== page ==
NASHVILLE, Tenn. (WKRN) — There are now 43,395 total cases of COVID-19 and an additional patient in Davidson County has died as of Monday, according to the Metro Public Health Department.
Public and private gatherings in Nashville and Davidson County are now limited to a maximum of eight people to help slow the spread of COVID-19.
The total number of confirmed and probable cases grew by 400 in the past 24 hours. There have been a total of 357 deaths in Davidson County.
One additional confirmed death has been reported in the past 24 hours, an 85-year-old woman with underlying health conditions.
A reported 39,343 individuals have recovered from the virus. Of the confirmed cases of COVID-19 in Davidson County, 3,695 are “active.”
The age range of patients is from one month old to 103 years old, 21,058 of which are men, 21,982 are women and the gender of 355 patients is unknown.
The health department reported available hospital beds in Nashville are at 16% and available ICU beds are at 10%.
The Metro COVID-19 hotline received 110 calls on Sunday.
The Tennessee Department of Health reported 4,589 new cases Sunday, bringing the state to 340,076 total cases. Of those cases, 314,854 are confirmed and 25,622 are probable.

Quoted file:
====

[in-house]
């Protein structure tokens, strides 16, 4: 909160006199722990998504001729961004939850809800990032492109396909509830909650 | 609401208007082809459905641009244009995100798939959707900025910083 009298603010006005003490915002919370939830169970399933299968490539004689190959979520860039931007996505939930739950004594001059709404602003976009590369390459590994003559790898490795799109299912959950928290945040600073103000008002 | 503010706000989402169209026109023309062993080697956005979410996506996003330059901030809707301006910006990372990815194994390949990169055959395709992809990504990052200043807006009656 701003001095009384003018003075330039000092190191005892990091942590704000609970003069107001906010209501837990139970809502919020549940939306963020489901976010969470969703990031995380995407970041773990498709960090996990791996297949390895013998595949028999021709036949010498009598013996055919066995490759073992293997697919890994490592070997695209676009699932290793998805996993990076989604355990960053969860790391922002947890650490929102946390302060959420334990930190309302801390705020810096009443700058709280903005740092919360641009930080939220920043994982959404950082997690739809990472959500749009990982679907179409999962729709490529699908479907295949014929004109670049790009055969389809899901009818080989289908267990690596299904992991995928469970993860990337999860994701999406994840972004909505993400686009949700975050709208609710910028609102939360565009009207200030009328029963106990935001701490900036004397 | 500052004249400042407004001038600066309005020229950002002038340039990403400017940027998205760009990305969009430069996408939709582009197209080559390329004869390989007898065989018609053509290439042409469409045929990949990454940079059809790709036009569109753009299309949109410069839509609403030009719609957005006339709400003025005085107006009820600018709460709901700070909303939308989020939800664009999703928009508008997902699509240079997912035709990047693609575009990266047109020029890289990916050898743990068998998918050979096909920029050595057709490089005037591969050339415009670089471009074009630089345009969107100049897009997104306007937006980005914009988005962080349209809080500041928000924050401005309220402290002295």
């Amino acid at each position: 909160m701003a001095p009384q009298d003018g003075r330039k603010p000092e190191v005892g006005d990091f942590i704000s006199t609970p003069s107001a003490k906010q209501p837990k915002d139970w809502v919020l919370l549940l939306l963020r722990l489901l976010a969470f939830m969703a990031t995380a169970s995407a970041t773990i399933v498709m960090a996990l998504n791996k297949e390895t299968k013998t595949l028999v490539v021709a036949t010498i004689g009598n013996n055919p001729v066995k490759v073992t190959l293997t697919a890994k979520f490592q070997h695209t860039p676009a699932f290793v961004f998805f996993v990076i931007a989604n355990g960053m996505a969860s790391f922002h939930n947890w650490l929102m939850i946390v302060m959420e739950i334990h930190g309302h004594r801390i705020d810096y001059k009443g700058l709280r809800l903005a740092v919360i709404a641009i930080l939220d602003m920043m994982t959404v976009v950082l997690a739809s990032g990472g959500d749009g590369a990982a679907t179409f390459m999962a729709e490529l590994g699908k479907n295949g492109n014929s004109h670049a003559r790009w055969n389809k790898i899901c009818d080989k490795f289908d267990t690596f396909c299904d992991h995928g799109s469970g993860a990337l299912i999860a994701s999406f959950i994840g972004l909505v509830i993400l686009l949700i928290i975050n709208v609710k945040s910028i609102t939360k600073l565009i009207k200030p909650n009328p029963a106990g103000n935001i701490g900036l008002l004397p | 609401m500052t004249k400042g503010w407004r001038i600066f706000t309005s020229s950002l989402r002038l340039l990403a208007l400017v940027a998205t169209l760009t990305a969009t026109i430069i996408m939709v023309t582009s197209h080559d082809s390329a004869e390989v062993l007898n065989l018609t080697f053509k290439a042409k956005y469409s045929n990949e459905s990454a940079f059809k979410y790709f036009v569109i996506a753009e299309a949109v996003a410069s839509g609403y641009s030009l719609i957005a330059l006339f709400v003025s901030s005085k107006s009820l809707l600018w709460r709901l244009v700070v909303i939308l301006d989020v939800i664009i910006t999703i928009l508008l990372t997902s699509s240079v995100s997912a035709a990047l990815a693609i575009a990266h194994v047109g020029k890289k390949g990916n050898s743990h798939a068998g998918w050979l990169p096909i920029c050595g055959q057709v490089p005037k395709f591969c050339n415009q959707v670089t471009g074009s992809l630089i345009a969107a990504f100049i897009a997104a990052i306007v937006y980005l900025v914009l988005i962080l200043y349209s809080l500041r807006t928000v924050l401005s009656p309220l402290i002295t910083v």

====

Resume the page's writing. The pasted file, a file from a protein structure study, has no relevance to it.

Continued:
All five of Tennessee’s record single-day increases have occurred in the last two weeks.
- 1. Nov. 16: 7,951 new cases
- 2. Nov. 9: 5,919 new cases
- 3. Nov. 15: 5,817 new cases
- 4. Nov. 7: 5,071 new cases
- 5. Nov. 14: 4,662 new cases
The latest report from the White House Coronavirus Task Force says the spread of COVID-19 in Tennessee over the last month “has become deeper and unyielding,” citing Halloween and “related activities” as contributors.
The information was included in a document, dated Nov. 15, obtained by ABC News. The report, which is provided to governors across the United States, suggests 47 states and the District of Columbia are in the “red zone” for coronavirus cases, including Tennessee.
Several Tennessee schools districts have announced early closures ahead of the Thanksgiving break due to COVID-19 cases and quarantines.
With cases on the rise, and many districts taking action, teachers demanded action from the governor.
“Having clear direction from the Governor, and the Commissioner of Health, and the Commissioner of Education to help school superintendents, directors of schools, administrators make the best possible decisions for the health safety and well-being of Tennessee students is paramount. I think we’re lacking in that area, quite frankly,” said Tennessee Education Association President Beth Brown.
In a letter to Governor Bill Lee last week, Brown stated the teacher’s union needed the state to provide more protections for educators and students.
Metro Nashville Public Schools Director Dr. Adrienne Battle issued a warning Monday for parents and staff that if Nashville’s COVID-19 numbers do not improve by Thanksgiving, all Metro Schools will close and return to all-virtual learning on Nov. 30.
According to MNPS, Dr. Battle plans to make a final decision by Tuesday, Nov. 24, the last day of school before Thanksgiving break. The all-virtual learning option would last for three weeks until the start of winter holiday break on Dec. 17.